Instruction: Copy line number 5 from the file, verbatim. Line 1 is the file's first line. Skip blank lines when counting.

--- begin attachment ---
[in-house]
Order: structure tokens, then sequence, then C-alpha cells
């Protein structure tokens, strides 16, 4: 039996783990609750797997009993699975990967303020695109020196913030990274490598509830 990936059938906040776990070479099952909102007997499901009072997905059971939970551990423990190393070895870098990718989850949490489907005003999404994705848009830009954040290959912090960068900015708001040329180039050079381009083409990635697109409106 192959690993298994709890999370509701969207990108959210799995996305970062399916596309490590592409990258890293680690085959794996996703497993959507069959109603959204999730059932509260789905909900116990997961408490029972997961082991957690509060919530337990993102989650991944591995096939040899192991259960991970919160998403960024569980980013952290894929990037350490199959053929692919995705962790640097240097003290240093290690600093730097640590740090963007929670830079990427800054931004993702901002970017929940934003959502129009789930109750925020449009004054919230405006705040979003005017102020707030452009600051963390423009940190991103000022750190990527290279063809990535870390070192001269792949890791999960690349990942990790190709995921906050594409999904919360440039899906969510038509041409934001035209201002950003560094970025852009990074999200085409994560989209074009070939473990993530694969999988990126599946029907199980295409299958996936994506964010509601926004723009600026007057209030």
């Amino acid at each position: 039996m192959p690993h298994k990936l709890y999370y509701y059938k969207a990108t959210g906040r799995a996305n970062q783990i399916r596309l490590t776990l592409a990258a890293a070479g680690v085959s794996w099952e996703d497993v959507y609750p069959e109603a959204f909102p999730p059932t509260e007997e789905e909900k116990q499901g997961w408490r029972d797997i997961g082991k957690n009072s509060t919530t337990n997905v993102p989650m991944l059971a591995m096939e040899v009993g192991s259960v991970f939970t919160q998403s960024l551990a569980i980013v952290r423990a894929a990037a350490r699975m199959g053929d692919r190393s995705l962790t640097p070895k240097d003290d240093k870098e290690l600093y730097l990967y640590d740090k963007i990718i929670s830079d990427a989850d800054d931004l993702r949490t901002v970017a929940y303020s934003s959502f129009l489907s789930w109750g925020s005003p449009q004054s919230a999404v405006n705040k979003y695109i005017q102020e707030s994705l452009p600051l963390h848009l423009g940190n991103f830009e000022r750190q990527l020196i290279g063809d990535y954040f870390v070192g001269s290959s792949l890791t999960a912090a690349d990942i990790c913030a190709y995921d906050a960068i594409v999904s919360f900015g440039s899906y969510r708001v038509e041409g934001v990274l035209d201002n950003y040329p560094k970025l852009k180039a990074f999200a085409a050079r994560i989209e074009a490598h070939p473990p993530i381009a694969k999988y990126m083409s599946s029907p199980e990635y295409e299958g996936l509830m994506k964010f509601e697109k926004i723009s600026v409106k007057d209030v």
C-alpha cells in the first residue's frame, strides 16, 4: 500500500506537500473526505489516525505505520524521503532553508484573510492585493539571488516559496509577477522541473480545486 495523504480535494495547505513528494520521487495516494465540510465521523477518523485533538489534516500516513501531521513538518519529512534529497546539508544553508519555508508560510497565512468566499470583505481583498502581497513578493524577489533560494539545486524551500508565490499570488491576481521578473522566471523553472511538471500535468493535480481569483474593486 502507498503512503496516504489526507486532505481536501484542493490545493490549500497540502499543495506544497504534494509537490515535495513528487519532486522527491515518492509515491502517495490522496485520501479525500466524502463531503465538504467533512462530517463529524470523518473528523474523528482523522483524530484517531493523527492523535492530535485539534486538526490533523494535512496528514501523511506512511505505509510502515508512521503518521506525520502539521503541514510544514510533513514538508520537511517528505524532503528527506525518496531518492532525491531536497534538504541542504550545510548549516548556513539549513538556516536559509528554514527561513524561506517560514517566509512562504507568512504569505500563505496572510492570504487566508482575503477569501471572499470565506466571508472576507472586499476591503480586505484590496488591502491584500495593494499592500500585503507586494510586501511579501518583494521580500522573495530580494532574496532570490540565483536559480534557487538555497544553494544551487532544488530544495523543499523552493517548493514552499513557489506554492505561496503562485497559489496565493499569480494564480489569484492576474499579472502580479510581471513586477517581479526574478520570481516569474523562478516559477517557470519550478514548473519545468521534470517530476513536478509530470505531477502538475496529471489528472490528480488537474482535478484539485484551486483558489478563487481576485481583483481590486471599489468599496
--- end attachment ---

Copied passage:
C-alpha cells in the first residue's frame, strides 16, 4: 500500500506537500473526505489516525505505520524521503532553508484573510492585493539571488516559496509577477522541473480545486 495523504480535494495547505513528494520521487495516494465540510465521523477518523485533538489534516500516513501531521513538518519529512534529497546539508544553508519555508508560510497565512468566499470583505481583498502581497513578493524577489533560494539545486524551500508565490499570488491576481521578473522566471523553472511538471500535468493535480481569483474593486 502507498503512503496516504489526507486532505481536501484542493490545493490549500497540502499543495506544497504534494509537490515535495513528487519532486522527491515518492509515491502517495490522496485520501479525500466524502463531503465538504467533512462530517463529524470523518473528523474523528482523522483524530484517531493523527492523535492530535485539534486538526490533523494535512496528514501523511506512511505505509510502515508512521503518521506525520502539521503541514510544514510533513514538508520537511517528505524532503528527506525518496531518492532525491531536497534538504541542504550545510548549516548556513539549513538556516536559509528554514527561513524561506517560514517566509512562504507568512504569505500563505496572510492570504487566508482575503477569501471572499470565506466571508472576507472586499476591503480586505484590496488591502491584500495593494499592500500585503507586494510586501511579501518583494521580500522573495530580494532574496532570490540565483536559480534557487538555497544553494544551487532544488530544495523543499523552493517548493514552499513557489506554492505561496503562485497559489496565493499569480494564480489569484492576474499579472502580479510581471513586477517581479526574478520570481516569474523562478516559477517557470519550478514548473519545468521534470517530476513536478509530470505531477502538475496529471489528472490528480488537474482535478484539485484551486483558489478563487481576485481583483481590486471599489468599496